Agrivolatic Featured Project

UMass Amherst

Amherst, NY
17kW AC fixed-tilt MW
Carbon Offset:
0,000 tons of C02
Broccoli, Bell Peppers, Kale, and Swiss Chard

This array is part of a UMass Amherst-led research project that assesses crop productivity, soil health, and microclimate conditions. The project has been awarded funding by the U.S. Department of Energy’s Solar Energy Technology Office. Data will be gathered by researchers from UMass and American Farmland Trust.

— Jake Marley, Hyperion Systems, LLC

Designed and constructed in 2010 by Hyperion Systems, the South Deerfield dual-use array is a research facility built at the University of Massachusetts (UMass) Crop and Animal Research and Education Farm. The pilot project is the result of a team leveraging private, public, and governmental resources.

The UMass South Deerfield site is the oldest example of agrivoltaics in the United States. At the time, dual-use racking was not commercially available, so the Hyperion Systems team developed a custom solution. With guidance from UMass Amherst agronomist Dr. Stephen Herbert, the team began testing shading implications using 2x4s and plywood.

The initial goal was to determine ideal shade conditions to grow hay grasses below the array while maintaining flexibility for future research opportunities.

The array is a 17kW AC fixed-tilt and south-facing system with module heights ranging from 6 to 8 feet to the leading edge. The panels are spaced 2 to 5 feet apart side to side, and the rows are spaced 30’ apart, which supports a wide range of crop productivity Investigation under varying panel configurations.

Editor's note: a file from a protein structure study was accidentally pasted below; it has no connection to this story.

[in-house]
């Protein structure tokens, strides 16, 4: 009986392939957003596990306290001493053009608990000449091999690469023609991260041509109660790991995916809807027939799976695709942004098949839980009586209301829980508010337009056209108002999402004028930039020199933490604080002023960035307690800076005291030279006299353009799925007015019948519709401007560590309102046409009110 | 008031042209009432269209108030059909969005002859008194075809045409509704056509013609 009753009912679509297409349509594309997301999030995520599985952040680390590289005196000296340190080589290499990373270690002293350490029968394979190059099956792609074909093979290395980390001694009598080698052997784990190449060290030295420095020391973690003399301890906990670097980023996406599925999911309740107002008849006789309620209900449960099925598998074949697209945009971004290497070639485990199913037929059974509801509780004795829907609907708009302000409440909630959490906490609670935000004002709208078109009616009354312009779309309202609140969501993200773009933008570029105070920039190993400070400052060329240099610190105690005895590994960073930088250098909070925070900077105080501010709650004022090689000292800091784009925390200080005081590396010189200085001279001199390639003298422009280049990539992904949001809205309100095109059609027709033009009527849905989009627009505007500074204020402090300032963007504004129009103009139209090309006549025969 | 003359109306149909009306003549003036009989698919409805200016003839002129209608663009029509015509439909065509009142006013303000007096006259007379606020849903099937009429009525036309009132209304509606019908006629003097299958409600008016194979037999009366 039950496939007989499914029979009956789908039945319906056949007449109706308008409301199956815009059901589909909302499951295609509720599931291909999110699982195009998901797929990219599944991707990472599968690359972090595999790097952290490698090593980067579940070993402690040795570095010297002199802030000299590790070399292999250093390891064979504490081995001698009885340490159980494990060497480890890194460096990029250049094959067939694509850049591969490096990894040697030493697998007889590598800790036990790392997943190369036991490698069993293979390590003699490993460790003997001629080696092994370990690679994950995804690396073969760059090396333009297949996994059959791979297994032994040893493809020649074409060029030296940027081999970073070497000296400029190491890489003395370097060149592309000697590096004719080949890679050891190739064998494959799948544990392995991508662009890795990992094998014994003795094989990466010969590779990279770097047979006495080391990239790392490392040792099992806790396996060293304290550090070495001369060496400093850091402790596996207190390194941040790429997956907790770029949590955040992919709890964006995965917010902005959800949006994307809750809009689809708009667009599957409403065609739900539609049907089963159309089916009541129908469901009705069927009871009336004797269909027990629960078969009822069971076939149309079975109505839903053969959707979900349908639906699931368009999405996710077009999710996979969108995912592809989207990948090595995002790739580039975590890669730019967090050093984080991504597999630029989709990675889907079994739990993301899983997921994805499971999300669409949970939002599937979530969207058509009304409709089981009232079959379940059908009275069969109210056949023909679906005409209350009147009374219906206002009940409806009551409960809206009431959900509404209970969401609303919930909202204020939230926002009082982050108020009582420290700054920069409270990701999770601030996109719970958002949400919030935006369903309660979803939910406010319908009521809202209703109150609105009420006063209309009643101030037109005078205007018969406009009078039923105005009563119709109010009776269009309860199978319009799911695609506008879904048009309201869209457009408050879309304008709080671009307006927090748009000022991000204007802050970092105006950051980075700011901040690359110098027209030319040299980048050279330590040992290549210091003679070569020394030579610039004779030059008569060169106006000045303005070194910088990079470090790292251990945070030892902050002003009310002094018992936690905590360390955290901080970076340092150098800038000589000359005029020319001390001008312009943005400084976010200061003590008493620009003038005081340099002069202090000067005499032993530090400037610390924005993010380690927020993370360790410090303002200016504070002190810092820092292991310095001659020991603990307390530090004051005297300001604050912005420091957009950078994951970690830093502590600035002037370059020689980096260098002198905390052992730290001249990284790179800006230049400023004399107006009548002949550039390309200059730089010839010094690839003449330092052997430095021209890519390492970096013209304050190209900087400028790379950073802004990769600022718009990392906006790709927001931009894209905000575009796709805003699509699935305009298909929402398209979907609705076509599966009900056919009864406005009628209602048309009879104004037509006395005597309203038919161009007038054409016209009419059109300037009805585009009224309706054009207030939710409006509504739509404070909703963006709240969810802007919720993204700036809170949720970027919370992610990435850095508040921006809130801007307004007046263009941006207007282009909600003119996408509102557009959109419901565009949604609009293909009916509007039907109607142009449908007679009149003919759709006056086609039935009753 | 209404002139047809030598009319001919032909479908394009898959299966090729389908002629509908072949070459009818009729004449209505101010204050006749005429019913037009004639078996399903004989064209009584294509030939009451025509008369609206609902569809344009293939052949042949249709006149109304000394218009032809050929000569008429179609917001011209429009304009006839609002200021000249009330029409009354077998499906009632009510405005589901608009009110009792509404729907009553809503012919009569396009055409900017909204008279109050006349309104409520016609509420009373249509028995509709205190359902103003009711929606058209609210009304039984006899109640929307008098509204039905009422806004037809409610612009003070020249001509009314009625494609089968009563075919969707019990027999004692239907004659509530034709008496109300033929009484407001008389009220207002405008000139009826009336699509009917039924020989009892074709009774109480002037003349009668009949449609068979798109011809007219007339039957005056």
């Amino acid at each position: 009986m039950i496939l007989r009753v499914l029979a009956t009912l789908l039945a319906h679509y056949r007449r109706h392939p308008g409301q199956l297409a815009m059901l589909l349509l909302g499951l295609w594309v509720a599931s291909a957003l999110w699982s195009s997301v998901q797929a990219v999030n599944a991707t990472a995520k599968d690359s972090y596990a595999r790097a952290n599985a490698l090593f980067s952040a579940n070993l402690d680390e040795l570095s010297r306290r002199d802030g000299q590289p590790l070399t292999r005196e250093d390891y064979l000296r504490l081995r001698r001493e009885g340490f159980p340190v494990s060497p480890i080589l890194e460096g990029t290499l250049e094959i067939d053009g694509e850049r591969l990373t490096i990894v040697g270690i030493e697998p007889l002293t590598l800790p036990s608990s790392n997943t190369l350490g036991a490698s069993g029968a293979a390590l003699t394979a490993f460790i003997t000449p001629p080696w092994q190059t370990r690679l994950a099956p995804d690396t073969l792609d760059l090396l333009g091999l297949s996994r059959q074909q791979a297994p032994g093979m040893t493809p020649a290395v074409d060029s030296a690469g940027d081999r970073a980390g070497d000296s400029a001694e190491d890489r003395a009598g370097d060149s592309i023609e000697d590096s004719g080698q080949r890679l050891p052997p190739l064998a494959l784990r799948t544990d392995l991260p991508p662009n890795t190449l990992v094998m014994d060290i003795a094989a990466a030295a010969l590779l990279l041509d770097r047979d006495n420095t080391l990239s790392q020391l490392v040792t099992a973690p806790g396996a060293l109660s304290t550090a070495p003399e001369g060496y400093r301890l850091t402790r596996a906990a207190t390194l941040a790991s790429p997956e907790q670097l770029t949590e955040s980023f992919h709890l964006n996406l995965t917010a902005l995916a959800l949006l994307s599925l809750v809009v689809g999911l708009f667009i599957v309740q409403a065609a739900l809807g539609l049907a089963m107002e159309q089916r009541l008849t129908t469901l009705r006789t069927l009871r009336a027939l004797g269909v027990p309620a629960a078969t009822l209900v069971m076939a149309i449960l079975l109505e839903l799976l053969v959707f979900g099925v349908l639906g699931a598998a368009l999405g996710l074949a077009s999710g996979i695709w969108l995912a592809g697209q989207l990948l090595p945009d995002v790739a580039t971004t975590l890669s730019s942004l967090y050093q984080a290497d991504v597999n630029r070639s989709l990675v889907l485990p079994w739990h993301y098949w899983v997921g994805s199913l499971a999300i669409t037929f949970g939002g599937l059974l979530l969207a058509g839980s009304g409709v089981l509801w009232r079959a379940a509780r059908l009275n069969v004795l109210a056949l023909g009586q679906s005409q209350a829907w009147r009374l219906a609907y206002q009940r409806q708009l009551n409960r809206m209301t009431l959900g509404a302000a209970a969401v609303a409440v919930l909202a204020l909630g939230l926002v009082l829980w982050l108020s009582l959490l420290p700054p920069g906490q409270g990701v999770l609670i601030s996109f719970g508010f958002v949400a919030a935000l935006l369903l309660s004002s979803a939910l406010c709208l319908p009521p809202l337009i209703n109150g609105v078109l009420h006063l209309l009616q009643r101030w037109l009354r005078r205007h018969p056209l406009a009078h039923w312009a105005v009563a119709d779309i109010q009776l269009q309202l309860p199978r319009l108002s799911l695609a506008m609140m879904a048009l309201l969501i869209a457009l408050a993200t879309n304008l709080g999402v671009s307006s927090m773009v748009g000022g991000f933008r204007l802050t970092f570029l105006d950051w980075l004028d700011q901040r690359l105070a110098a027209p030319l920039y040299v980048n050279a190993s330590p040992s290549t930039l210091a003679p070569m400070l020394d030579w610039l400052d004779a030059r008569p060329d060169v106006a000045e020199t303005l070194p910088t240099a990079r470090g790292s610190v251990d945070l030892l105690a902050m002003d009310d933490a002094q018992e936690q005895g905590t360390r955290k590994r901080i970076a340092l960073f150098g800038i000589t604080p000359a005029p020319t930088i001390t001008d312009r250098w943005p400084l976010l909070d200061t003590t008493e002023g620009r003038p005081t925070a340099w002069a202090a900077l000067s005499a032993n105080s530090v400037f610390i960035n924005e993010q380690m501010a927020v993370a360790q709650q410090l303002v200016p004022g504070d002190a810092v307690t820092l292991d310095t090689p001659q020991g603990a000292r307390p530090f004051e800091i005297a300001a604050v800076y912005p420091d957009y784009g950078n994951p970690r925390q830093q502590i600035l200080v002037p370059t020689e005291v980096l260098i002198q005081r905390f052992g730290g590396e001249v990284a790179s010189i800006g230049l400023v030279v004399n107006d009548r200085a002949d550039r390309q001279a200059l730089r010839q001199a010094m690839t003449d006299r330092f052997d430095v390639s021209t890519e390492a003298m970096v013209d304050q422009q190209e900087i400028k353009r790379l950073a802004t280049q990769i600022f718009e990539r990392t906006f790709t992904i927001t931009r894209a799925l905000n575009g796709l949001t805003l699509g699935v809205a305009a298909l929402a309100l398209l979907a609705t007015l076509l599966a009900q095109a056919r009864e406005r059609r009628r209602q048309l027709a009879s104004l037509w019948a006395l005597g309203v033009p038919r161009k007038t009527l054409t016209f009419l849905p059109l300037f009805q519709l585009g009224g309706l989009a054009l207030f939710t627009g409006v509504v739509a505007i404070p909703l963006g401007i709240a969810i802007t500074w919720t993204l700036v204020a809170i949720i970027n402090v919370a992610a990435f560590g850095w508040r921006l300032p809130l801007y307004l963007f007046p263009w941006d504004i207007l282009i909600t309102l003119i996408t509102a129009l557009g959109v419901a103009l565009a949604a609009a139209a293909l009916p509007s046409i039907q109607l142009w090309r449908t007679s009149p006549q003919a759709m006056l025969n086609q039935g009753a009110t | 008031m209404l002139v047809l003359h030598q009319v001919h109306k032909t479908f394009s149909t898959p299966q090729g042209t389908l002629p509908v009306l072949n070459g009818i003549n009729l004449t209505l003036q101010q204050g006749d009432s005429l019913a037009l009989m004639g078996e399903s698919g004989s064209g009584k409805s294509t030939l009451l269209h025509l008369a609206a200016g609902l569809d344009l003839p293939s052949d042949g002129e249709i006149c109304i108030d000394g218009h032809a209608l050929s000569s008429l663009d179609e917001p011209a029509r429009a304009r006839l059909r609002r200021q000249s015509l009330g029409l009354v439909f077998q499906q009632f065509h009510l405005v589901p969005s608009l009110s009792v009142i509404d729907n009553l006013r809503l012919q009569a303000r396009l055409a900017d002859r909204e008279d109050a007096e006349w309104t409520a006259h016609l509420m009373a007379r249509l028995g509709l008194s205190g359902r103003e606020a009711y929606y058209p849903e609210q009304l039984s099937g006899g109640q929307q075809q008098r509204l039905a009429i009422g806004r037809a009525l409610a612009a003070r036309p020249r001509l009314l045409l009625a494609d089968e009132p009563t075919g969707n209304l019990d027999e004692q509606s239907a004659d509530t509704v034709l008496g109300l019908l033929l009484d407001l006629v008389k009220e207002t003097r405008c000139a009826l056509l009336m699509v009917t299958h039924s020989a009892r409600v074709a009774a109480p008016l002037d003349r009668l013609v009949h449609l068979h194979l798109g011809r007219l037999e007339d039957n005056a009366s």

From Grazing to Crops

For the first five years of the array’s existence (2010 to 2015), the field beneath the panels was used for cattle grazing. The beef cattle enjoyed the shade provided by the modules during the warm summer months and were able to rub against the racking posts without damaging the array. The electrical components were housed in protective conduit to ensure animal and farm labor safety. Dr. Herbert found that the grass underneath the panels, grew 80 to 90% of the yield compared to the grasses in full sunlight. What’s more, the team found that if the modules were raised above the cattle’s head height and the structure was built beyond the minimum local building code requirements, the racking could withstand interaction with large grazing animals.

Since 2016, the array has been used for crop research. UMass South Deerfield has been a part of the NREL InSPIRE Project for three rounds (2016 to 2019, 2019 to 2022, and 2022 to 2025).

Various crops have been studied during this time, primarily broccoli, bell peppers, kale, and Swiss chard. Other crops such as snap beans were grown for one season. In addition to crop trials, diverse layout configurations have also been explored. This includes growing the crops north to south and east to west directly beneath the modules, and in full sunlight between the panel rows. It’s clear from Dr. Herbert’s research that the crops under the panels benefit from the shade provided during drier growing seasons, like in 2016 and 2020, where the variable group did as well or better than the control group in full sunlight.

The UMass South Deerfield dual-use array is a landmark project in the history of agrivoltaics in the United States. It continues to provide valuable insight into the viability of crop co-location in New England and beyond.